For his wife, who is a real witch with a capital B, I searched for names that mean “rules the home.” I found Henrietta and Rica. Since her mother is Mexican, Rica seemed a better fit. She is closely based on the woman I NEVER want to be. Demanding, self-centered, angry. A recent Beta reader decided early on that Scott needed to ditch her.

            Scott’s mentor and “spirit guide” through the book is Al Conrad, a widowed newspaper editor. In its variations, Al means “wise.” Conrad means “honest, brave advisor.” Al is just the guide Scott needs to get through the changes that befall him in the book.

            The victim is named Delia Stillman Enfield. Both Dalia and Stillman mean gentle. Her ex-husband (also referred to as a “starter” husband by a motivational speaker on positive thinking) is a simple man, nicknamed “Joker” like his tattoo. His first name, Ellery, means joker, while his last name, Enfield, means simple. Delia was known as Margaret Stillman in high school but began using her middle name as a first name during college. The name change from Margaret Stillman to Delia Enfield mirrors the metamorphosis she underwent during the transition from teen to adult. Yet her change is not as drastic as that of her best friend.

            As is often the case, the characters in a novel embody traits of the author. Like Scott, I am attention deficit disordered (which is why I would never make a good cop. It’s not healthy to be holding a gun on a suspect only to be distracted by a squirrel as he’s about to shoot back.) Unlike Scott, I never played football, though I survived a divorce. I also understand the off-duty life of a cop, because I was married to one for 21 years. Like Scott, I often second-guess myself and doubt my competence. Like Scott, I also grew up in a stoic family of hard-working farmers.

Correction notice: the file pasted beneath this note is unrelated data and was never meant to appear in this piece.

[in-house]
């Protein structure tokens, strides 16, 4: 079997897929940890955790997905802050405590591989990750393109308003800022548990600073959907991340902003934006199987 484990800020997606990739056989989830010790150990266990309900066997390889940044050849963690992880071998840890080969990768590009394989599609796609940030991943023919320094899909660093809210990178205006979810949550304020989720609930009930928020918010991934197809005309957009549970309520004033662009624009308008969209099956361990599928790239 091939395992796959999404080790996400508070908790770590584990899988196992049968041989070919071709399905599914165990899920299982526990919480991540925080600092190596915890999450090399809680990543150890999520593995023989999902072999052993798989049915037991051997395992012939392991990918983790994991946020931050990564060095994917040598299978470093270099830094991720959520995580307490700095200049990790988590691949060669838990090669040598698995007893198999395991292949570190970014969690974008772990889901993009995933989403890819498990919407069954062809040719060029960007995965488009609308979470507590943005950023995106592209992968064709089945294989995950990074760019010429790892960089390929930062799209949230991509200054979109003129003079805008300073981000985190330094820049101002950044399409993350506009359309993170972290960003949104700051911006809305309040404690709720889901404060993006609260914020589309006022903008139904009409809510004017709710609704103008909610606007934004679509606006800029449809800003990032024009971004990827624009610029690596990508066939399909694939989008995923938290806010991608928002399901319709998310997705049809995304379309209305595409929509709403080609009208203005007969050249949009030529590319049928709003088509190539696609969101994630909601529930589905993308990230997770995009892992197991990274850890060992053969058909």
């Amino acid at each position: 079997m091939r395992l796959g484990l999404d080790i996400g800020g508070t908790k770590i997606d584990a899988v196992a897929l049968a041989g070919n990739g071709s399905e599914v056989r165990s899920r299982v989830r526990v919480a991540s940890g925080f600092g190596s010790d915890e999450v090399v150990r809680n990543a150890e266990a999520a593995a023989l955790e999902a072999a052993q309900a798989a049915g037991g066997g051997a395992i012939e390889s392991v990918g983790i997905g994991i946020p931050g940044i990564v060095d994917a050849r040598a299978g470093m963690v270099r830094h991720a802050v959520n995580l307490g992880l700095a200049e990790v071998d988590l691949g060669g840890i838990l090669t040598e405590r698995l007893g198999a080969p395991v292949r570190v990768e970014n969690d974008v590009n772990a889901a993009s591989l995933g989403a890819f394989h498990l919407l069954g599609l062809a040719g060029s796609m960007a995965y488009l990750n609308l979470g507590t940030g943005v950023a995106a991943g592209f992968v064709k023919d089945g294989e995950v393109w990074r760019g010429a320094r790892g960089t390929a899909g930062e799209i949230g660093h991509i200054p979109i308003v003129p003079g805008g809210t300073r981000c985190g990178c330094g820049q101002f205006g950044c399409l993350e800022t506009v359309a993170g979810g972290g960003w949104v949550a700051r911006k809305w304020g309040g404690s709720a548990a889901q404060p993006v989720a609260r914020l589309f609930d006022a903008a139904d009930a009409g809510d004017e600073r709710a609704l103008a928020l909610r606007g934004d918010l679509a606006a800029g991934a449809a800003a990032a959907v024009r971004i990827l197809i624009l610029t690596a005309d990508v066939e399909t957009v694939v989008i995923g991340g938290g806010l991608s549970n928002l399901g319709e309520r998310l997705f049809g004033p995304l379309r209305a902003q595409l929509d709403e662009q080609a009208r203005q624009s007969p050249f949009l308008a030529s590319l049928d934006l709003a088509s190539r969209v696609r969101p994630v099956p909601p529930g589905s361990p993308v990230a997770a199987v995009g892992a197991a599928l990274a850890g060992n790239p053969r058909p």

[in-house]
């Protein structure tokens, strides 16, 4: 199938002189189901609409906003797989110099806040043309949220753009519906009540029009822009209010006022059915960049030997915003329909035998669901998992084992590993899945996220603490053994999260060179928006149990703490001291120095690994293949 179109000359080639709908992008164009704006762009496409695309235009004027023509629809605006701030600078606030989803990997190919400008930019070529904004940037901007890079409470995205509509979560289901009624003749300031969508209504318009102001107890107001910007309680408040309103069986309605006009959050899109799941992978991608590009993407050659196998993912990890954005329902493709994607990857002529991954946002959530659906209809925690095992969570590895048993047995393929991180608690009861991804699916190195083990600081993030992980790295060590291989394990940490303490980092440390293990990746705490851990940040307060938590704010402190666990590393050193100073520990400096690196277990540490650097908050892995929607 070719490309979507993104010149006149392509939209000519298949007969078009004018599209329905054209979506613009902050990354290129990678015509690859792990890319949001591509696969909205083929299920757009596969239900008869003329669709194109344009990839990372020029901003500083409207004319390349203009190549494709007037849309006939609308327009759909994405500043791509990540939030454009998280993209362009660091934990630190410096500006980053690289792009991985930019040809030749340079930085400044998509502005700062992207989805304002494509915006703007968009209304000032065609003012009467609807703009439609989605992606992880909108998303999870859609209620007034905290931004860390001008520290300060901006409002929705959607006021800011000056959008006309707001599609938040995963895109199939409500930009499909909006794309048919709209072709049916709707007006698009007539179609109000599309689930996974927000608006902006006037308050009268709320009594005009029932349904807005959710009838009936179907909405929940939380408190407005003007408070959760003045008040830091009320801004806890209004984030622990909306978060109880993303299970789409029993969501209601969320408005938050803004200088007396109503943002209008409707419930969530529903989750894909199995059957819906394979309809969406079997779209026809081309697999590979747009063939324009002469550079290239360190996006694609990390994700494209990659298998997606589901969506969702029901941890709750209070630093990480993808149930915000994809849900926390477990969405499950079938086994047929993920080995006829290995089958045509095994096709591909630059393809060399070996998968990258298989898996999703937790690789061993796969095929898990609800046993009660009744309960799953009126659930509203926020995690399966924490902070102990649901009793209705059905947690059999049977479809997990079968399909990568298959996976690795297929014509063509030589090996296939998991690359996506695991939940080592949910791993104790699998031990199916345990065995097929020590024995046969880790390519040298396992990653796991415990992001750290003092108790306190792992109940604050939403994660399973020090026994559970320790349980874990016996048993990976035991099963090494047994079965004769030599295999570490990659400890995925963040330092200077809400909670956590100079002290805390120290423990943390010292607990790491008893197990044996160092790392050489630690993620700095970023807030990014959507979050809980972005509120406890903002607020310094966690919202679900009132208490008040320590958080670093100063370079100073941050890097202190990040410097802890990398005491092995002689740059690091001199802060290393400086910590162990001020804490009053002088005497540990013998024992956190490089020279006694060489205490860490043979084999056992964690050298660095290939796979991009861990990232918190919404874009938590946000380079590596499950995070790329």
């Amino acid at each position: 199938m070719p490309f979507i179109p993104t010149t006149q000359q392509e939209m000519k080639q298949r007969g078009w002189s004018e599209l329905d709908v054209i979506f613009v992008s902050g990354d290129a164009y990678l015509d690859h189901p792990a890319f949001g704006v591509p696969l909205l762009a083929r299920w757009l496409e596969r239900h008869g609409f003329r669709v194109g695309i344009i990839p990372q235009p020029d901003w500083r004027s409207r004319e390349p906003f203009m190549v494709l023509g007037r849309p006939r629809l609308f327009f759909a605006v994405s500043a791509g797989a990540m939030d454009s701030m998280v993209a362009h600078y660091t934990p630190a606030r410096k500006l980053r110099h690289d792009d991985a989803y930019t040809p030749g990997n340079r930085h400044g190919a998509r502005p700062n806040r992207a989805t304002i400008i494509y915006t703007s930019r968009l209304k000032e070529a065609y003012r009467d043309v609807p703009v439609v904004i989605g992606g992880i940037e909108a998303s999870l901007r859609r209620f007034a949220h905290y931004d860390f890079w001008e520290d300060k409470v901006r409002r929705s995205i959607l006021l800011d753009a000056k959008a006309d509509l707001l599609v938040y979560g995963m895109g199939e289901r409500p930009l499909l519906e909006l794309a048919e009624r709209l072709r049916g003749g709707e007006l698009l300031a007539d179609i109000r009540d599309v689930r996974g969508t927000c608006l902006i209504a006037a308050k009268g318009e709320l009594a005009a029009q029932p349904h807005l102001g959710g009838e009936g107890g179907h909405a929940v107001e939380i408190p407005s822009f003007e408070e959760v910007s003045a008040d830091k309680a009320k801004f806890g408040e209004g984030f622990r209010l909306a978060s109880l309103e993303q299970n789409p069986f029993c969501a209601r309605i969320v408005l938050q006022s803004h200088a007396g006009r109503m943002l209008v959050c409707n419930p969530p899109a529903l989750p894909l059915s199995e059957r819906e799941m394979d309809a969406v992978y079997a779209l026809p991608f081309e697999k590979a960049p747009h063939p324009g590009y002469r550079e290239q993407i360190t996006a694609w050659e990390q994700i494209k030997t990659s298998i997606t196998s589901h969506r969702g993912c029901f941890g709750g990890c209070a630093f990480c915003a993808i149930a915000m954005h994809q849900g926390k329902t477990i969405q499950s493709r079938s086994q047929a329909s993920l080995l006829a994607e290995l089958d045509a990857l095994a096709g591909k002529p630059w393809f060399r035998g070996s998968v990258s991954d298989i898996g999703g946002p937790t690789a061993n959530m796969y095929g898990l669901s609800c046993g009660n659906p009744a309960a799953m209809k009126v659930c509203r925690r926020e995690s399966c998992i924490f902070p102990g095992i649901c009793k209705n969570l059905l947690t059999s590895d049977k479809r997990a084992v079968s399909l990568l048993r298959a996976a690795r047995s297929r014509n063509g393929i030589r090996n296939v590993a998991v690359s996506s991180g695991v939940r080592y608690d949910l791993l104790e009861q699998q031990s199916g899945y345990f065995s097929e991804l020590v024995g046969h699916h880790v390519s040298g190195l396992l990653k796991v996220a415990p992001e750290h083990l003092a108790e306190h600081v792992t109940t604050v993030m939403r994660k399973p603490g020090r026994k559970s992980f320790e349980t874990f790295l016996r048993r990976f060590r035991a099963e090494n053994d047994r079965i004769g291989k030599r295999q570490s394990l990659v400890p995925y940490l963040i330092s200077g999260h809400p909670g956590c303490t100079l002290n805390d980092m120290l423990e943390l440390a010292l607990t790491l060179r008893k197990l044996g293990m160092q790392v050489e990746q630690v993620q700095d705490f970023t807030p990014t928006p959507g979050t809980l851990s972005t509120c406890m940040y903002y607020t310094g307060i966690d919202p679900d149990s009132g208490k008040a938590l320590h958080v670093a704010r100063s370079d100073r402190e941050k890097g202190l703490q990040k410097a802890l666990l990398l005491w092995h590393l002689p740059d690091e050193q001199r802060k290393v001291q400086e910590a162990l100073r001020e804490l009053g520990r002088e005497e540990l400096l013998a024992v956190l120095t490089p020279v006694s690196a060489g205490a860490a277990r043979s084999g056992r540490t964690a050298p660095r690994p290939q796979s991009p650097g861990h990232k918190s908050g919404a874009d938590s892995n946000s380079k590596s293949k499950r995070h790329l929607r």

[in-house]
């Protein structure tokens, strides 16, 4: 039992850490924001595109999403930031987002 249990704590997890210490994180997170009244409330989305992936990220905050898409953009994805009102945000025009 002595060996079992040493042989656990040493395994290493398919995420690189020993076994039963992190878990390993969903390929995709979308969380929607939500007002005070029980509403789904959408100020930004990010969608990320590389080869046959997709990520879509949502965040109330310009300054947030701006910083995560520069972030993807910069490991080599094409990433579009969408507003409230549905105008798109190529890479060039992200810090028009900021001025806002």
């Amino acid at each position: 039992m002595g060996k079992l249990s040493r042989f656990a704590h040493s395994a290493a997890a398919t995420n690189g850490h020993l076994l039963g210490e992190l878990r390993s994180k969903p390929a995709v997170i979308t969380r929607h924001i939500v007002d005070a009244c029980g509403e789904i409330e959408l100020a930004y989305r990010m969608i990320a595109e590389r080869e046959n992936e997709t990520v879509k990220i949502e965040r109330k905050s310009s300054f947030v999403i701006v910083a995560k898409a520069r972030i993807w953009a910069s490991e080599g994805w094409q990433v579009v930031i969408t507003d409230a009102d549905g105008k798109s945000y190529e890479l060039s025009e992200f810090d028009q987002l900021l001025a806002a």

I guess the characters come from within—within the writer and within the story itself. They take on a life of their own and often defy the writer’s plans for them. And some days, they tell a better story than we intended.

Where do characters come from?


Patricia Davids here.
This month's blog is about characters. Where do mine come from?
My characters come down the road in a horse drawn buggy. Seriously, they do.
 
They come from Ohio and Pennsylvania by the way of a little Kansas town called Hope. They don't actually have any Amish in Hope. What they do have there are my childhood memories.

My Brides of Amish Country series is set in the fictional town of Hope Springs, Ohio. I didn't vary too much on the name, did I? Hope Kansas. Hope Springs, Ohio. My setting is as important a character as the people I write about in that fictional town. I have created a place we'd all like to live or we know someone who used to live in a place like that. A place where people look after their neighbors in times of trouble. It's a place where you know who likes to gossip, who bakes the best pies and who keeps a tidy yard and who sells overpriced goods. It's a place where one stray dog belongs to everyone and never goes hungry. A place where you know the minister will preach about your wrongdoing if you get caught but your grandmother will make it all better with hot cinnamon rolls when you get home from church.

It isn't a real place, but it contains the best of some real places that are dear to my heart. Just as our heroes aren't real men, but rather the men we'd like to fall in love with. As writers, we take the best of what we'd like to see in ourselves and others and imbue our characters with those traits.
 
My new release, Amish Redemption, is the final book in my Brides of Amish Country, but the hero has four brothers who need wives, too. They live in Bowmans Crossing Ohio. It's just up the road from Hope Springs but still close to Hope, Kansas. I'm really going to miss Hope Springs, but I think I'll venture back there from time to time.
 
I enjoy creating characters that live, laugh, quarrel, make-up and fall in love. Even if they do all come down the road in an Amish buggy
 
What town, real or imaginary, has had the most influence in your life? Does it find it's way into your writing?
Pat